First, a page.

-- The Justice and Development Party, leading the polls for Turkey's upcoming elections despite the banning of its leader for pro-Islamist propagandizing, has a clever way of describing its new agenda. "Our aim is to bring more democracy to Turkey and to increase the level of human rights," says Mehmet Muezzinoglu, its Istanbul chairman.
For some, that could mean more freedom of expression, more minority rights, more of what Europe is demanding of Turkey before it will consider offering it a place in the European Union. And for others -- perhaps half of the party's potential voters -- it could mean giving women the right to wear Muslim head scarves in schools and other public places, a concession that might well be regarded as a casus belli by the Turkish military.
That cloudy prospect is one of several reasons Turkey's vote for a new government in two weeks could be crucial to the Bush administration's emerging effort to transform the Middle East. Turkey's next administration will take power just weeks before the opening of the winter window for a U.S.-led invasion of Iraq, and it will be a central player in any war and in the postwar construction of a new Iraqi order. It will likely be greeted by a disappointing and possibly destabilizing decision by the European Union, at its December summit, to again postpone action on Turkish membership while admitting the Greek half of Cyprus. It will assume control of an economy teetering on the edge of a financial crash and dependent on continuing aid from the International Monetary Fund.
And, if the polls hold up, all this will be mixed with the latest attempt by moderate Muslims to democratically acquire and exercise power in a NATO country that borders Europe and Iraq, where the Bush administration promises to install a representative government that would begin a regional makeover. Can Islam and democracy be safely combined? Another failure in moderate, pro-Western Turkey would not be a good start.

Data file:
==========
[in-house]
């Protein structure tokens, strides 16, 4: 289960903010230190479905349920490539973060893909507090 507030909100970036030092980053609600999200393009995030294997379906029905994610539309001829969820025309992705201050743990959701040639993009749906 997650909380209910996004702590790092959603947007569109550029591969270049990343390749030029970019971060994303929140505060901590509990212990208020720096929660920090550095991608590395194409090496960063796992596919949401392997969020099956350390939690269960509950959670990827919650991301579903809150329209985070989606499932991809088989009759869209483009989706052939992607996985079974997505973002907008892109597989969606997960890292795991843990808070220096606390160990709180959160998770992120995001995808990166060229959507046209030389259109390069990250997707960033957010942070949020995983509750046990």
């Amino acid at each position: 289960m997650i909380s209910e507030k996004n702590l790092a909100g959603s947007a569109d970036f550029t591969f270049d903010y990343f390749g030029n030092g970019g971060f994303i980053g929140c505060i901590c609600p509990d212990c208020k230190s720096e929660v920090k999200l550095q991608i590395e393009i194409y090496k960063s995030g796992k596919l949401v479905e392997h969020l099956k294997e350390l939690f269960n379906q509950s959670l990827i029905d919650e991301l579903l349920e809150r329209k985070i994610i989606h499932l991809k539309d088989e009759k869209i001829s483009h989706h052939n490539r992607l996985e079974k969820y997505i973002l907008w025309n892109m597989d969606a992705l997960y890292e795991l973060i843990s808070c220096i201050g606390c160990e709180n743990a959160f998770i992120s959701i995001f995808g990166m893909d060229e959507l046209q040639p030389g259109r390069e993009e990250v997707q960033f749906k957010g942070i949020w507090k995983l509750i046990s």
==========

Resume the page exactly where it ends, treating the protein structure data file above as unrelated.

Yet so far the Turkish campaign has tended to reinforce what is emerging as a bad regional model: allowing democracy free rein, so long as the wrong candidate doesn't win. In the Turkish case, that is Recep Tayyip Erdogan, the popular 48-year-old leader of Justice and Development, who once openly campaigned on an Islamist agenda but now says he has changed his politics. Erdogan was ruled ineligible because of his 1998 conviction for "inciting religious hatred" -- something he allegedly did by publicly reciting a 90-year-old nationalist poem calling minarets "our bayonets." The Turkish military, in its guise of protecting the secular Turkish state, forced Erdogan out of the office of mayor of Istanbul, just as it had previously forced the resignation in 1997 of Turkey's first prime minister from an avowedly Muslim party.
Such interventions have been embraced by Pakistani President Pervez Musharraf, who, after announcing the creation of a military-led "national security council" on the Turkish model, banned his two leading civilian opponents from this month's parliamentary elections. The same logic guides Washington's announced policy on Palestinian reform: General democratic elections must be held, but Yasser Arafat can't win. The results in both cases have been dismal. Musharraf succeeded only in shifting votes from secular democrats to extremist Islamic candidates, while the Palestinian elections are on hold, thanks to Arafat's enduring popularity.
Erdogan and his party are doing their best to break this pattern. He has dropped explicit religious themes -- and even the word "Islam" -- from the party platform and has embraced the policies of the Turkish center: pro-European Union, pro-NATO, pro-globalization. The party says it will accept the International Monetary Fund's bitter medicine and signals that it will cooperate, even if reluctantly, with a U.S. war in Iraq. Ten percent of the Justice and Development candidates are women. Erdogan's wife, who wears a head scarf, has promised to avoid public functions if, after an election, his party succeeds in lifting the ban on his holding office.
Some in the Turkish secular elite have begun to think that this could work -- that Erdogan's party, which is polling at more than 30 percent, could form a centrist coalition and a new model: not of a democratic Islam, perhaps, but of a Muslim democratic party, one that could legitimately channel religious feeling within the political system, rather than trying to exclude it. Yet even this cautious course is provocative to many in the military. They are convinced that Justice and Development is a Trojan horse that inevitably will seek to subvert democracy.
Most likely they're wrong, and an Erdogan government would seek to do just what its campaign promises: broaden democracy. That's a horse the Bush administration should back.